RICHMOND, Va. - An inmate whose death sentence was overturned will avoid the possibility of another one after brokering a deal in which he gets life in prison in exchange for admitting guilt in another killing.
A Prince William Circuit Court judge on Thursday approved the deal to spare Joshua Andrews, 30, who was sentenced to death in 2007 for a shooting spree that left two dead and three injured in Virginia and New York.
The Virginia Supreme Court overturned that sentence in 2010 because it said two of his four capital murder convictions constituted double jeopardy, the constitutional protection against being tried twice for the same crime. Jurors convicted Andrews of killing more than one person as part of the same act and of killing more than one person within a three-year period.
In the deal, Andrews pleaded guilty to the 2001 murder of Clayton Kendall Breeding at a Woodbridge middle school parking lot. A jury had acquitted Andrews of that murder in 2007, but he agreed to switch his plea to guilty in exchange for a guarantee that he would be sentenced to life instead of receiving the death penalty.
"From the commonwealth's perspective, they can do something fairly remarkable, which is to undo a jury acquittal in a capital murder case and obtain a conviction in a case that would otherwise remain unsolved," said University of Virginia law professor Matthew Engle, one of Andrews' attorneys. "And the deal is, they take the death penalty off the table. That's what makes it possible for Josh to admit his guilt."
Prosecutors said Andrews forced three men to undress and get into a bathtub in a Dumfries-area apartment during a robbery on Jan. 2, 2002, before shooting them. Two of them died and another survived. After that shooting, Andrews and another man fled to New York, where they robbed and shot a convenience store clerk in Queens and shot another man in the Bronx. They were convicted of attempted murder in those shootings.
Andrews was acquitted in three other deaths, including Breeding's killing.
The Virginia Supreme Court said that the trial court erred by excluding from mitigating evidence a poem Andrews wrote and that it improperly excluded the testimony of a social work expert on how Andrews' horrific childhood diminished his moral culpability.
At age 8, Andrews was pushed into a shed by some kids who set it on fire. He was horribly burned and disfigured, and kids taunted him by calling him "crispy critter" and "mummy." Also as a child, Andrews went to visit his father on death row in Texas. Before his father could be executed, another inmate stabbed him to death.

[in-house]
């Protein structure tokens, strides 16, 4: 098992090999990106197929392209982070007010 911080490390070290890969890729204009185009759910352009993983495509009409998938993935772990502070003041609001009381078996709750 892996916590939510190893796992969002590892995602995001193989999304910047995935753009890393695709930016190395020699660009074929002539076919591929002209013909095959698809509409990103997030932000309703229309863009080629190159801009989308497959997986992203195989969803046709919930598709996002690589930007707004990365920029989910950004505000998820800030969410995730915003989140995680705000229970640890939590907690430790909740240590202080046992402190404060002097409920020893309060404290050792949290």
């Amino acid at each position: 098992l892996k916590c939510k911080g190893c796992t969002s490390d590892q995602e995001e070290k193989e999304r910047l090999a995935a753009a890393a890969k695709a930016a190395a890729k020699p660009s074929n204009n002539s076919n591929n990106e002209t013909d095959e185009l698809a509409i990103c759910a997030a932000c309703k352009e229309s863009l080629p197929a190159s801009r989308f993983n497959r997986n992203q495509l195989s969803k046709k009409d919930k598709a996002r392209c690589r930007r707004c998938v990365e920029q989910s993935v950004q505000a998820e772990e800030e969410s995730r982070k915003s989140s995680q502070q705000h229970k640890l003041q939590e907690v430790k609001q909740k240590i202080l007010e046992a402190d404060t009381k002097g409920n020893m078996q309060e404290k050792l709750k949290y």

Police seized a poem written by Andrews describing his struggles as a child and how the events had hardened him, but the judge would not allow it as evidence. Meanwhile, the judge allowed prosecutors to refer to Andrews as a "killing machine," leaving the jury with the instructions to, "Turn this machine off."
Andrews' poem read: "I've been struggling in this smokeless fire for 19 years, over my lifetime I shed my pain through unwanted tears, been through hell back burning since adalescence (sic), will I enter heaven or return for final destination, born into a world filled with complete darkness, didn't understand love so my heart hardened, forereal forreal (sic)"
An attorney for the state argued the poem was "nothing more than self- serving hearsay," but justices disagreed, saying it provided evidence of his character.
"Josh had _ and I've been doing capital defense work for about a decade now _ probably the most horrific upbringing of any that I've seen," Engle said. "He suffered some of the worst trauma and abuse and poverty and neglect of any of the clients that I've ever represented."
The court upheld Andrews' convictions, but sent his case back to Prince William for a new sentencing, which was scheduled for June.
(Copyright 2012 The Associated Press. All rights reserved. This material may not be published, broadcast, rewritten or redistributed.)
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